OPEC and Russia are feeling the pressure due to the recent decline in world oil prices over the past month, which is affecting their revenue and commitment to production cuts.
On Friday, news of a possible extension of these production cuts into 2024 helped boost US West Texas Intermediate (WTI) prices by more than 4% in the afternoon (US time). However, this increase wasn’t sufficient to shift the oil price curve out of its contango positions. The March and April contracts for the next year were trading at a 20 cent premium to the front month in New York, a situation where producers typically buy and store oil in anticipation of selling it at higher prices in the future.
The initial price increase resulting from the outbreak of fighting between Hamas and Israel on October 7 has since faded, and prices reached a four-month low on Friday when reports surfaced about Saudi Arabia’s reconsideration of extending its one-million-barrel-per-day cut into 2024 instead of ending it on December 31.
Reports from Reuters, the Financial Times, and other sources citing OPEC+ sources suggest that Saudi Arabia is planning to extend its voluntary production cuts into 2024. The group is also considering additional cuts to quotas at the November 26 meeting to support prices and express concern over the situation in Gaza.
As a result of this news, WTI crude for December delivery closed up $2.99 to $5.89 per barrel, while January Brent crude, the global benchmark, closed up $3.19 to settle at $80.61 per barrel. Prices for both crudes continued to rise after settlement.
Goldman Sachs expressed its belief that OPEC will aim to keep Brent oil prices within a range of $80 to $100 by leveraging its pricing power, with a $80 floor and a $100 ceiling. They also noted that this range should offer robust returns.
The leak and Saudi Arabia’s change in stance come at a time when global crude prices have had a challenging week, marking the third consecutive week of decline. This downward trend in prices has been driven by factors such as rising inventories, record US production, and concerns about future demand.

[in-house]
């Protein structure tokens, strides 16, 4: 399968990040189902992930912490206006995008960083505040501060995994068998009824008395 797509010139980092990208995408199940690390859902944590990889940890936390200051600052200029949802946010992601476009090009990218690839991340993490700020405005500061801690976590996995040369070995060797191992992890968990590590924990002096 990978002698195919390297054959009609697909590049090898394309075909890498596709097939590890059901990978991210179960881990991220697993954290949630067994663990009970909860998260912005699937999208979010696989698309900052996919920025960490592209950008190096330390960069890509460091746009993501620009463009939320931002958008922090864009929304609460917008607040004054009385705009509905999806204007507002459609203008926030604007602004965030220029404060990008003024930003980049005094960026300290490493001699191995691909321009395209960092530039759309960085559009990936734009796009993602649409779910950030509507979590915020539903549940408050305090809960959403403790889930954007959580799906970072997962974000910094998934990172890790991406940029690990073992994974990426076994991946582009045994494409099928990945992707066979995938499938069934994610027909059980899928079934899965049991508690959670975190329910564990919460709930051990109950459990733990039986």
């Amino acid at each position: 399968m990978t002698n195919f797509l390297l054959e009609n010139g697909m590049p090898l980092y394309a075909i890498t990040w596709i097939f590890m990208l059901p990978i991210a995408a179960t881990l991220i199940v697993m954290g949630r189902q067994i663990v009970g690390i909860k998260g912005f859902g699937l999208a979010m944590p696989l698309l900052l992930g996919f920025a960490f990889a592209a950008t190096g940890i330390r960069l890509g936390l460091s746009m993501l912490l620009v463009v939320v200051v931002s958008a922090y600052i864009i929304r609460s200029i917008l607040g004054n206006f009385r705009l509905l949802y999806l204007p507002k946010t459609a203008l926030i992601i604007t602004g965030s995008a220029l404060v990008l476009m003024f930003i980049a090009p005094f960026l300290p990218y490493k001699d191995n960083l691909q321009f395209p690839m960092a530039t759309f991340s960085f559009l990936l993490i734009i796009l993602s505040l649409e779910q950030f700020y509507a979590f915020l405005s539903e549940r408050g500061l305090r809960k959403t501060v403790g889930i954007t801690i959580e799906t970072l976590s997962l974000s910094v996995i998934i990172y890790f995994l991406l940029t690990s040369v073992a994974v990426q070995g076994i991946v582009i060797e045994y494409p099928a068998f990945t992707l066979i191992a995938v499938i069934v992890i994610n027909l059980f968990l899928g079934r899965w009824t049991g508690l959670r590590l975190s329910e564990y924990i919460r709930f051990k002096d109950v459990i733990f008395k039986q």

Saxo Bank analysts noted that OPEC will meet on November 26 to consider how to respond to weakening oil prices and concerns about potential challenges to global growth affecting demand.
However, some analysts caution that further production caps and price increases could negatively impact global economic growth and oil demand in 2024. Prices have been weakening partly due to concerns about 2024 demand levels, with some traders skeptical of the International Energy Agency’s demand estimates.
Additionally, news that US drillers increased the number of oil rigs by the most in nine months added to concerns about oil supply, particularly given the rising output from American fields.
US energy firms added oil and natural gas rigs this week for the first time in three weeks, with the oil rig count registering its largest increase since February. The number of active oil rigs in the US rose by six last week to 500, still below the number from a year ago, despite production being more than a million barrels a day higher.
In contrast, the US gas rig count decreased by four compared to the previous week.
In summary, the media leaks about OPEC and Saudi Arabia’s considerations have added to the complexities of the oil market, where a delicate balance between supply, demand, and geopolitical factors continues to shape prices.